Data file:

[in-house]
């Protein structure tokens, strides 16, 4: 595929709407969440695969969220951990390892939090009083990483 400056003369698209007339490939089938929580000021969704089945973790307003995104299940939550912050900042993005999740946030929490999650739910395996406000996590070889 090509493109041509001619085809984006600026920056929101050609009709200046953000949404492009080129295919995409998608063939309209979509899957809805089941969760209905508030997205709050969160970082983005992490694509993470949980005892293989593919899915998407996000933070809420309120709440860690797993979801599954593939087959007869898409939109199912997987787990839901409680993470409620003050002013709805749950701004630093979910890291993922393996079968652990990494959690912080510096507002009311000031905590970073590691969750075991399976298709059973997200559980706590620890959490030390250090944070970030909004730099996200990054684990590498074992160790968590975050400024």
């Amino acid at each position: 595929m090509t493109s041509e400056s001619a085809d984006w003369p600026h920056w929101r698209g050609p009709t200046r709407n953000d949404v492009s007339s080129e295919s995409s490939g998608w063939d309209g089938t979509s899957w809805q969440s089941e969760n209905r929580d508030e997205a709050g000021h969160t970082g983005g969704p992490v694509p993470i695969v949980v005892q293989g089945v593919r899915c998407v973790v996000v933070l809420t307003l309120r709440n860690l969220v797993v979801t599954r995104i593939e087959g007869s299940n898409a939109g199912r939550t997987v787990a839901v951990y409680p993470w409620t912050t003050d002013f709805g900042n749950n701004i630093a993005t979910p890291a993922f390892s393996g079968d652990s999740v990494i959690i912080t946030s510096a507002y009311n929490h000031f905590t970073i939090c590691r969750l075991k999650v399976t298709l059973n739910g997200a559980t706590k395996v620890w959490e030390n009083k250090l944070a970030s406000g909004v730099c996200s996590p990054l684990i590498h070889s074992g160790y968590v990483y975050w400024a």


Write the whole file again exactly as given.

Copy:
[in-house]
């Protein structure tokens, strides 16, 4: 595929709407969440695969969220951990390892939090009083990483 400056003369698209007339490939089938929580000021969704089945973790307003995104299940939550912050900042993005999740946030929490999650739910395996406000996590070889 090509493109041509001619085809984006600026920056929101050609009709200046953000949404492009080129295919995409998608063939309209979509899957809805089941969760209905508030997205709050969160970082983005992490694509993470949980005892293989593919899915998407996000933070809420309120709440860690797993979801599954593939087959007869898409939109199912997987787990839901409680993470409620003050002013709805749950701004630093979910890291993922393996079968652990990494959690912080510096507002009311000031905590970073590691969750075991399976298709059973997200559980706590620890959490030390250090944070970030909004730099996200990054684990590498074992160790968590975050400024």
């Amino acid at each position: 595929m090509t493109s041509e400056s001619a085809d984006w003369p600026h920056w929101r698209g050609p009709t200046r709407n953000d949404v492009s007339s080129e295919s995409s490939g998608w063939d309209g089938t979509s899957w809805q969440s089941e969760n209905r929580d508030e997205a709050g000021h969160t970082g983005g969704p992490v694509p993470i695969v949980v005892q293989g089945v593919r899915c998407v973790v996000v933070l809420t307003l309120r709440n860690l969220v797993v979801t599954r995104i593939e087959g007869s299940n898409a939109g199912r939550t997987v787990a839901v951990y409680p993470w409620t912050t003050d002013f709805g900042n749950n701004i630093a993005t979910p890291a993922f390892s393996g079968d652990s999740v990494i959690i912080t946030s510096a507002y009311n929490h000031f905590t970073i939090c590691r969750l075991k999650v399976t298709l059973n739910g997200a559980t706590k395996v620890w959490e030390n009083k250090l944070a970030s406000g909004v730099c996200s996590p990054l684990i590498h070889s074992g160790y968590v990483y975050w400024a």